Earth Day 2020: 50 Years of Saving Planet Earth

By Jenny Highlander

Did you know that Earth Day 2020 marks 50 years of the celebration of the planet’s single largest civic event? In honor of this year’s golden jubilee of Earth Day 2020, we set out to learn more about how Alachua County is doing its part to help save the Earth and provide readers with some practical tips for how you can incorporate small changes that make a big difference for our planet.

By now you may have heard that both the City of Gainesville and unincorporated areas of the county have banned single use plastic straws. This is just one way that the local government is making an effort to curb plastic waste to help our environment. Another major way our community curbs waste is through a robust recycling program. Curbside recycling service is provided for all citizens of Alachua County and the City of Gainesville at no cost.

Earth DaySo, what are some practical ways you can participate at home? In addition to recycling household waste, some other creative ways you may not have considered that can help protect our environment at home are through rainwater harvesting, composting and xeriscaping.

Rainwater harvesting is the concept of collecting rainwater that you then deploy for a future use, generally for a garden or irrigation. With the abundance of rain in Florida, this type of system can be an extremely cost-effective way to irrigate after the initial system is set up.

Composting is the ultimate in food recycling. Composting uses food waste, grass, leaves and other yard debris. Through a decomposition process, the food is broken down into organic matter that is rich in nutrients and can be added to soil to grow more food. Compost helps new vegetables and fruits to grow abundantly.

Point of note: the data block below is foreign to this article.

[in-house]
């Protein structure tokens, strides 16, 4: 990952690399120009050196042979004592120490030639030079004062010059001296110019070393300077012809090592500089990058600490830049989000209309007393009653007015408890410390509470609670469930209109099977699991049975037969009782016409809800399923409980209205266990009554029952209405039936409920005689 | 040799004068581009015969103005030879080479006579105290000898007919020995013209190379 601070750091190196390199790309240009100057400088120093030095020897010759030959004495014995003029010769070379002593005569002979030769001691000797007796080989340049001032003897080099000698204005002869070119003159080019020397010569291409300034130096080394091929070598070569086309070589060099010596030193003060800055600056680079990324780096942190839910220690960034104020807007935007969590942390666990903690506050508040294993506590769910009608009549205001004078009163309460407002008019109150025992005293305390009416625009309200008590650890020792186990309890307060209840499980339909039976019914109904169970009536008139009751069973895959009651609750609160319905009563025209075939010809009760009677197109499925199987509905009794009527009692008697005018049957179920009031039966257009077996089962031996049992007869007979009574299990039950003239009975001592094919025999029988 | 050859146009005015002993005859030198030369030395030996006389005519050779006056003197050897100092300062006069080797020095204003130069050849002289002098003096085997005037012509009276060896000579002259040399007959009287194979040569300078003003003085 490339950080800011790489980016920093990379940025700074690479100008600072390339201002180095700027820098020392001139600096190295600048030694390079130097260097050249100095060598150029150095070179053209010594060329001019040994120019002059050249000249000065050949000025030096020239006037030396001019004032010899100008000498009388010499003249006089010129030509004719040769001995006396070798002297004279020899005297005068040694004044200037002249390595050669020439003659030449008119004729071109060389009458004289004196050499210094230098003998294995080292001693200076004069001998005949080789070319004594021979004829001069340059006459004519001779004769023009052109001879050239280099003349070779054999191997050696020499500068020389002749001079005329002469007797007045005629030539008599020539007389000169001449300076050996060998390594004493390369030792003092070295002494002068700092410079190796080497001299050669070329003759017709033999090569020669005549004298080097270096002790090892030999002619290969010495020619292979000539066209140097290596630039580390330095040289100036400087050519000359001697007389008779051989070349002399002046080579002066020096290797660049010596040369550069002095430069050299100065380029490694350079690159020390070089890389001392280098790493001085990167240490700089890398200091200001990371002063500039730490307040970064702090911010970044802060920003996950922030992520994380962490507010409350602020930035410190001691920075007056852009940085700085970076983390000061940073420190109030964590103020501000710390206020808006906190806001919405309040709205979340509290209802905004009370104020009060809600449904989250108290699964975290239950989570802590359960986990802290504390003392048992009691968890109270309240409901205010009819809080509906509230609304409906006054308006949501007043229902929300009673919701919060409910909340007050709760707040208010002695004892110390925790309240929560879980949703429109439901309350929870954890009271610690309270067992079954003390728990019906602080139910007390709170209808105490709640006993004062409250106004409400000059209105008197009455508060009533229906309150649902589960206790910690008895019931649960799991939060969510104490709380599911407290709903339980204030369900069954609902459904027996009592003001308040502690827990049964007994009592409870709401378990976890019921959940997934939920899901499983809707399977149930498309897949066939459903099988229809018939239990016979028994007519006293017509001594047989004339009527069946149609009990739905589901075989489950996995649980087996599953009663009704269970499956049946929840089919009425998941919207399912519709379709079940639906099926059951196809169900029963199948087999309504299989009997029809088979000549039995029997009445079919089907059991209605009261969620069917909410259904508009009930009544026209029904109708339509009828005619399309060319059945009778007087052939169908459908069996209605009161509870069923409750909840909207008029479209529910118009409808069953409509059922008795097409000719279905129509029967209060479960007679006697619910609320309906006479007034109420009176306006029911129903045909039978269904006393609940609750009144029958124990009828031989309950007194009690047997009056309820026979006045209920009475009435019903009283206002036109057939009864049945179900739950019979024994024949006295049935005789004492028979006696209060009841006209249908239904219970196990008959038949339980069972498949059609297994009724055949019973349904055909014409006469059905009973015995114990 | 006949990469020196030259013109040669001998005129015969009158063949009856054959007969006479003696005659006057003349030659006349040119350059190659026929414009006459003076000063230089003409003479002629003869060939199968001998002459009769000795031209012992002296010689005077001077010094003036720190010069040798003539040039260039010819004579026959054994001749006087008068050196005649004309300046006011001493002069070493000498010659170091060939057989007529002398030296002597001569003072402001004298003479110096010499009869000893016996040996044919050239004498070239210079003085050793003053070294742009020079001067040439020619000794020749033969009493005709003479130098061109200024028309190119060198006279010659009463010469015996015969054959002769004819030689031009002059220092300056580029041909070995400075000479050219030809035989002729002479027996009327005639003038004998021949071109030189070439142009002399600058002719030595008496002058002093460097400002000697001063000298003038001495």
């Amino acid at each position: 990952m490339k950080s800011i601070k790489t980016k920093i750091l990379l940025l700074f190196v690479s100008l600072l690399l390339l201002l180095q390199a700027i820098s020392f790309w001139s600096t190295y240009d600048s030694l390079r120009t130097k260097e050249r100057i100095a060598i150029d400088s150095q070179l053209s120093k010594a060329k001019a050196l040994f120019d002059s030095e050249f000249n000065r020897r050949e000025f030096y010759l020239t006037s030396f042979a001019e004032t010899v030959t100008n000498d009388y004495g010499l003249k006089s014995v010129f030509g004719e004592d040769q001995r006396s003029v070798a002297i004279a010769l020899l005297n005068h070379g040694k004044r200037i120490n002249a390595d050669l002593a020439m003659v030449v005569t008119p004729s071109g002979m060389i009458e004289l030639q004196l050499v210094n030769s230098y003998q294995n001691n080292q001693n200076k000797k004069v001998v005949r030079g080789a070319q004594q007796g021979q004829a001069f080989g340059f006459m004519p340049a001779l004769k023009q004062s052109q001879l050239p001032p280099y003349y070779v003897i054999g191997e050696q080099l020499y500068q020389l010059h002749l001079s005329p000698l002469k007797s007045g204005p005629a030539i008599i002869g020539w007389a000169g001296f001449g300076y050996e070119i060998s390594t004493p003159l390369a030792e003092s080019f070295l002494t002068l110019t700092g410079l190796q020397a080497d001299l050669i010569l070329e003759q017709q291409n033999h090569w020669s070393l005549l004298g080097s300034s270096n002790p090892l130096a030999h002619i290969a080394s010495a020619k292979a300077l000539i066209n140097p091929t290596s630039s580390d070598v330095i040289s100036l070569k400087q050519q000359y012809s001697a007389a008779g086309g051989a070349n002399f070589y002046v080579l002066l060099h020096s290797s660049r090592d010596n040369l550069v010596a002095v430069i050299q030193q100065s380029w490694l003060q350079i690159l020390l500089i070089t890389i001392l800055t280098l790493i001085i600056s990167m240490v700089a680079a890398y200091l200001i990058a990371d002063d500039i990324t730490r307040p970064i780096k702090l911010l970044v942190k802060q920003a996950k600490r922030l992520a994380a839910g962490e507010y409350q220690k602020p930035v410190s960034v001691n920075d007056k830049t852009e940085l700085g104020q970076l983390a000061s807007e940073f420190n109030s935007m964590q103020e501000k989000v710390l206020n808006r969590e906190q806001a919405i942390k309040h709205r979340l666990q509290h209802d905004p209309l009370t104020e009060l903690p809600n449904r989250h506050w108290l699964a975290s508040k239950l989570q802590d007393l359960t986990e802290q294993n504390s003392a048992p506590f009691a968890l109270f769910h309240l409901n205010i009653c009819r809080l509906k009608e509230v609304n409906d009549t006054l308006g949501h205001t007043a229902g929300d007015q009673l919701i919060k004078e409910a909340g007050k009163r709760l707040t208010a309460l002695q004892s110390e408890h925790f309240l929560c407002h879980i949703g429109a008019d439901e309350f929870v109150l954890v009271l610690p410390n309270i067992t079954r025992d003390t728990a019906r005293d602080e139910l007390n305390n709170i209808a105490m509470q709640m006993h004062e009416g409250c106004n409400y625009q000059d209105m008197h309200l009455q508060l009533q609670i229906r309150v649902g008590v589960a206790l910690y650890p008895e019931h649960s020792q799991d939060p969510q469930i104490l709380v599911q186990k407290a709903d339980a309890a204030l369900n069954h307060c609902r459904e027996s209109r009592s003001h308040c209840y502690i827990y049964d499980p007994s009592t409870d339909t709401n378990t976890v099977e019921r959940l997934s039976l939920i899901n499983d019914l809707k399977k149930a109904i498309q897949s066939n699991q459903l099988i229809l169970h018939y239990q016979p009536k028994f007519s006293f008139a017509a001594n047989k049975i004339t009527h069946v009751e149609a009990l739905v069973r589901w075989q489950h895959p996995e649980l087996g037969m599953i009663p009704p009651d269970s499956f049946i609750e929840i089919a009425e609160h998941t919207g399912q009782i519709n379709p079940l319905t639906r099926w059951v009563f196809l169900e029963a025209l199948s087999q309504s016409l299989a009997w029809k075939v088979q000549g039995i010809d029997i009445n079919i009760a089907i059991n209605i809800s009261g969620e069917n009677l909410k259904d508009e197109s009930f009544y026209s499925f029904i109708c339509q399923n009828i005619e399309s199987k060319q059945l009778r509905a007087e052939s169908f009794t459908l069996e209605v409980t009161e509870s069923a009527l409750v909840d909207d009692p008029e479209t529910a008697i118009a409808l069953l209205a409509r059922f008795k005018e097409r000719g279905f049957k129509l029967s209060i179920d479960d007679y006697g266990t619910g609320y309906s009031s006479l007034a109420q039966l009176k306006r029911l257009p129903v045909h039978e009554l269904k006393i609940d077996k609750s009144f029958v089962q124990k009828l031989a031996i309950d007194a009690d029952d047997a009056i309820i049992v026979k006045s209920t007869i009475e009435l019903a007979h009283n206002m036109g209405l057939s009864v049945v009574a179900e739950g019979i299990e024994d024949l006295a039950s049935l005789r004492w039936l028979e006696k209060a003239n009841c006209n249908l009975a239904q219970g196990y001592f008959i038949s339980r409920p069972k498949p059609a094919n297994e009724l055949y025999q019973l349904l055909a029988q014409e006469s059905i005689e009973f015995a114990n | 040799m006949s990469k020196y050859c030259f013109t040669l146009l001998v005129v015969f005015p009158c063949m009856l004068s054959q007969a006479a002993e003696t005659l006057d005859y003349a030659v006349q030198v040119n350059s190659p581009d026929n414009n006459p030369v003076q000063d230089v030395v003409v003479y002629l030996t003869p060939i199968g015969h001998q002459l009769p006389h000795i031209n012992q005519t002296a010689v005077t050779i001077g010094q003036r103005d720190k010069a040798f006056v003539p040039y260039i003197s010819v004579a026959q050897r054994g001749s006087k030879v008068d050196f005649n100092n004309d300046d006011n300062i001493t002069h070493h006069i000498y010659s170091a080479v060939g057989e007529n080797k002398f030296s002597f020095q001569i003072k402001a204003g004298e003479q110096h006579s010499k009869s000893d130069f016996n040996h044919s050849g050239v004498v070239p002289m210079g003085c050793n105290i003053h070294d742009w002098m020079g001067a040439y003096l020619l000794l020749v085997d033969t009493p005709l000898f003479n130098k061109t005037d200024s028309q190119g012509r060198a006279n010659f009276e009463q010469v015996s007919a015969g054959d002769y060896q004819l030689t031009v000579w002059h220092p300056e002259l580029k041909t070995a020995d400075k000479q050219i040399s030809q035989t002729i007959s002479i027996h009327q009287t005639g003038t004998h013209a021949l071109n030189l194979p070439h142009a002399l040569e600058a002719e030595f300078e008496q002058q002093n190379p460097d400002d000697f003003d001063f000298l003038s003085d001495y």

Lastly, Xeriscaping is simply a type of landscape design that reduces the need for irrigation. Not only does this conserve water but it lessens the need for fertilizers as well. Xeriscaping in our area doesn’t mean just rocks and cactus, there are many types of native Florida and Alachua County plants that promote sustainability.

So what’s next? Get creative and think outside of the box! Try some new and unique ways of helping the planet, but always
stick to the tried and true reduce, reuse and recycle. The city and county make it easy with the orange and blue curbside recycling system outlined to the right. Post a reminder list on your fridge and get those bins out weekly. Don’t forget that local collection centers are also available for drop-offs. Items such as appliances, car oil, yard debris and even old holiday lights you no longer need have a place to go other than your garbage can.

Every little bit does make a difference. We are fortunate to live in such a forward-thinking community, let’s continue to work together to protect our most precious asset for future generations.

Whether you’re in the city or the county, bins are orange and blue and sorted according to the same system.
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The Rural Collection Centers:

  • Alachua/High Springs
  • Archer
  • Fairbanks
  • Gainesville
  • Phifer